Now, in just weeks of Eric Fingerhut going live as JFNA's new CEO, the organization issued press releases on two subjects that for a decade JFNA would have chosen silence: the most recent a response to the Israeli Government's decision to bar entry to two Congresspersons; the first on our shared pains with the communities impacted by domestic terrorists' atrocities. 

For those who don't recall (and who would), for a decade I have urged a succession of JFNA leaders to speak out on our collective behalf. I am so grateful that that is happening now.

For JFNA to be relevant, it must speak for the federations. I admit it's not easy in a consensus-driven organization, but perhaps Eric has figured it out -- and quickly.

Now, may JFNA achieve a few successes driving the system forward.


Friday, September 6, 2019


One of you recently wrote the following Comment:
"Richard and fellow readers of this blog, I am a long time reader, and it dawned on me that this is probably a tough time for you, Richard because the problems at JFNA are indeed plentiful, as you have articulated so well over the years.
Jerry Silverman's performance notwithstanding, I think you need to tone it down a bit while Eric Fingerhut is getting his feet wet.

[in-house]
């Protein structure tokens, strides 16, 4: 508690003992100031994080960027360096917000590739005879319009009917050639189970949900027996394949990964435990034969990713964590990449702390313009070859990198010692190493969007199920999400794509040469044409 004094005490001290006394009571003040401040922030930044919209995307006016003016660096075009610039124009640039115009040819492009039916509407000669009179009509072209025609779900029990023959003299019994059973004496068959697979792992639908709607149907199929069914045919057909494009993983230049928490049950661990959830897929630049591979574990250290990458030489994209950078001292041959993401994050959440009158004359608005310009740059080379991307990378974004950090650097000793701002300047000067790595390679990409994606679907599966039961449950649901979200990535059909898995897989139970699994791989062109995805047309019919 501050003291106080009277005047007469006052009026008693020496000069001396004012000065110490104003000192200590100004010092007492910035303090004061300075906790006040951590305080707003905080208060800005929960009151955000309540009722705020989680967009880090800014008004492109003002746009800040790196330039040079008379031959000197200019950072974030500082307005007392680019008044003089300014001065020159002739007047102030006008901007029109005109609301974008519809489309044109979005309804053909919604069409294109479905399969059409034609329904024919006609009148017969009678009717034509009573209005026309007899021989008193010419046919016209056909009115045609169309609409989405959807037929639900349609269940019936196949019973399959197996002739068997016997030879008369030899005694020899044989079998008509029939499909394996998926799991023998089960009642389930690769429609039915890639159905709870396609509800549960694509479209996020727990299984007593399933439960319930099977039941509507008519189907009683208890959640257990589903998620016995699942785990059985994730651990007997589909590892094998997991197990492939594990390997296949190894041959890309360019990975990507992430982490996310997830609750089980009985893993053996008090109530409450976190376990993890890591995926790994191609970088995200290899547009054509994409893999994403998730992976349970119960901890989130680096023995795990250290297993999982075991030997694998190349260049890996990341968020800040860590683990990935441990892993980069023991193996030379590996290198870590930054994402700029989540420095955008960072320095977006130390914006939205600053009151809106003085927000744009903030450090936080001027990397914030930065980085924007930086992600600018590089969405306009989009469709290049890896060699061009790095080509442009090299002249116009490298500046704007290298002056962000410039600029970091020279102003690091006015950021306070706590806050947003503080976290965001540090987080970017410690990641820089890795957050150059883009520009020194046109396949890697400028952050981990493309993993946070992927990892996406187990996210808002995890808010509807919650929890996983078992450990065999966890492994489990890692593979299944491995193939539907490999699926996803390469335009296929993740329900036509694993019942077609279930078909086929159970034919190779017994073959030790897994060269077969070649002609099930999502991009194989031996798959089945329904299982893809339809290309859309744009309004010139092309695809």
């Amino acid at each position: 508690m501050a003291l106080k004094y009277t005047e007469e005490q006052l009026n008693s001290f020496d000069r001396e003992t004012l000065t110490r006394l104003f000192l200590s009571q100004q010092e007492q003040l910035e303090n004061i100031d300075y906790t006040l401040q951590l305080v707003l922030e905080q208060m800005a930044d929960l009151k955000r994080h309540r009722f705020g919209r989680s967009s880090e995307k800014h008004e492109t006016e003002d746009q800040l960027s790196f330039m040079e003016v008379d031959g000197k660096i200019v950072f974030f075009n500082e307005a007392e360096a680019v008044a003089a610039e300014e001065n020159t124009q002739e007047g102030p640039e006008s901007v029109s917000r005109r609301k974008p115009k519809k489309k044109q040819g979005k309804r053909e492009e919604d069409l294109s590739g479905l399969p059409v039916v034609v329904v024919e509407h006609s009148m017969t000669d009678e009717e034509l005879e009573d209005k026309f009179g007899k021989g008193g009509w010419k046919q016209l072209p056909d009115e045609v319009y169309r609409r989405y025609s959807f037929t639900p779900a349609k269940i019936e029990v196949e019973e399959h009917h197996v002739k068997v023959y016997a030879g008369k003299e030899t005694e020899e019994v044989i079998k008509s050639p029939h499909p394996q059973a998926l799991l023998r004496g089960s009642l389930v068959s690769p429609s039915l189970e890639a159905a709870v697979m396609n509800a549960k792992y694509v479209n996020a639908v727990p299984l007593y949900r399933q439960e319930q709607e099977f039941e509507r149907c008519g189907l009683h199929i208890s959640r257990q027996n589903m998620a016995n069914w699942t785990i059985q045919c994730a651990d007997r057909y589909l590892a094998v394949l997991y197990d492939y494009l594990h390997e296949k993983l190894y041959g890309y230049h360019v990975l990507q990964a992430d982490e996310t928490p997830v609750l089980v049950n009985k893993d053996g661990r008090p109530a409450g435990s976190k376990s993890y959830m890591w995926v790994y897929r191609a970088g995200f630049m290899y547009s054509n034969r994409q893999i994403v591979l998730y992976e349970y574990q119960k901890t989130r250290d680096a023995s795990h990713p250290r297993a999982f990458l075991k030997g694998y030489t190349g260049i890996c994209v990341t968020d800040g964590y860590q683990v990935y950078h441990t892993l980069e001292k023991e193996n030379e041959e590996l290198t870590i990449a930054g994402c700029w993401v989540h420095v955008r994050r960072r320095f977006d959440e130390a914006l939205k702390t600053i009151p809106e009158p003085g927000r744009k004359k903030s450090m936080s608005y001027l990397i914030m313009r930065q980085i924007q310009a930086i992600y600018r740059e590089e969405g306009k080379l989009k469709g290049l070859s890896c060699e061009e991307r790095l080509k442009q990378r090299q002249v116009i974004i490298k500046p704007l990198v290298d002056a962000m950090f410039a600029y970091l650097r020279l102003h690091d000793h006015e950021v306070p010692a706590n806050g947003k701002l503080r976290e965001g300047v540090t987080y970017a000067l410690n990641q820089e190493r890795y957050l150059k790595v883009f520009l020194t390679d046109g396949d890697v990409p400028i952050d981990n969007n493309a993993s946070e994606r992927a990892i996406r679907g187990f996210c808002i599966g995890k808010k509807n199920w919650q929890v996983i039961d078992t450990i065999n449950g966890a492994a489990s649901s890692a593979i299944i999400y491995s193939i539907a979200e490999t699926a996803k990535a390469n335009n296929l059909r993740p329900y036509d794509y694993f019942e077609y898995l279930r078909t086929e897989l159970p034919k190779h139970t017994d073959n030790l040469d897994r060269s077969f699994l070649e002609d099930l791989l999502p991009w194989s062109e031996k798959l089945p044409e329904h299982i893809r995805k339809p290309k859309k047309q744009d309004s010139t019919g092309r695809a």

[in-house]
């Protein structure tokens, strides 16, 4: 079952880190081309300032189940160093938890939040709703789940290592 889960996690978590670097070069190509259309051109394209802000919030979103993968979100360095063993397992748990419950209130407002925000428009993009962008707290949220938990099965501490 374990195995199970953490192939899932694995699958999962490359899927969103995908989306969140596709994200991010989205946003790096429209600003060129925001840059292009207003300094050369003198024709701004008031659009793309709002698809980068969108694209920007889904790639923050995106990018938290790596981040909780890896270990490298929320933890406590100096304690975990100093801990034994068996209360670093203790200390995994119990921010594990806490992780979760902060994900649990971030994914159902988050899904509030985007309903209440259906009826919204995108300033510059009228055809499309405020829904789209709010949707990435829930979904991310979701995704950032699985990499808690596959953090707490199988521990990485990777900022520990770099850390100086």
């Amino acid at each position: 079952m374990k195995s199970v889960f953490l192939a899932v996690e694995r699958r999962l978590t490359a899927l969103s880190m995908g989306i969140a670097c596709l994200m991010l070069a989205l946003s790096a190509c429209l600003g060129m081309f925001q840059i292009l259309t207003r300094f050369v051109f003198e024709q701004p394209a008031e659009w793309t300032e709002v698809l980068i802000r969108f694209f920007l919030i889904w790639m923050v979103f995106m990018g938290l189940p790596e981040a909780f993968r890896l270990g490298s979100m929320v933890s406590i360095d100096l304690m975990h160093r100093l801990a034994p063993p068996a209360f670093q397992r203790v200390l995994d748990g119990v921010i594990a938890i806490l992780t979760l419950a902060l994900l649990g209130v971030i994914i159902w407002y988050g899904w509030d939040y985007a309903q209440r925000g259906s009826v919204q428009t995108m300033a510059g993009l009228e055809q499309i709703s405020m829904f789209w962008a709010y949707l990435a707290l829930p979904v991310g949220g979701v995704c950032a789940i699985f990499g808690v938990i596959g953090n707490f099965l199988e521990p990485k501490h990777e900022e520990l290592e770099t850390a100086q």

Give him a chance to get a sense of the organization that he was hired to fix.
Allow him 6 months to acquire some intel on his own.
See if he reaches out to people that don't work at 25 Broadway; who knows, he may even reach out to you.
My point is, give Eric a fighting chance, and then challenge him appropriately.
You might even start by making a list of observations and send it to him, as a prologue to a face to face meeting."
Friends, no one welcomes Eric Fingerhut's service as JFNA's CEO and President more than I. He will be the breath of fresh air that JFNA, the federations and donors have needed for a long, long time..for way too long.

Eric's many accomplishments culminating in his successful reconstruction of Hillel are well known. There is an absolute need for all of his skills as he enters 25 Broadway at its lowest point.

When Jerry was hired, I confess I had little optimism; nonetheless, I declared a self-imposed hiatus returning to these pages when it quickly became evident that a bad, bad mistake had been made. (Even before Silverman took office, he went on a "listening tour,"  visiting federations. In Chicago, we discussed the role of federation in our community, the values we shared and it was obvious Jerry hadn't a clue what we were talking about. In a private session with a small group of us, we responded to a question Silverman posed, by recommending he immediately hire a COO with broad federation experience. Jerry's response: "I think I'd like to wait." He waited...and waited...and waited. Ultimately, a COO hire was imposed on him. Too little and too late. We knew we were in trouble.)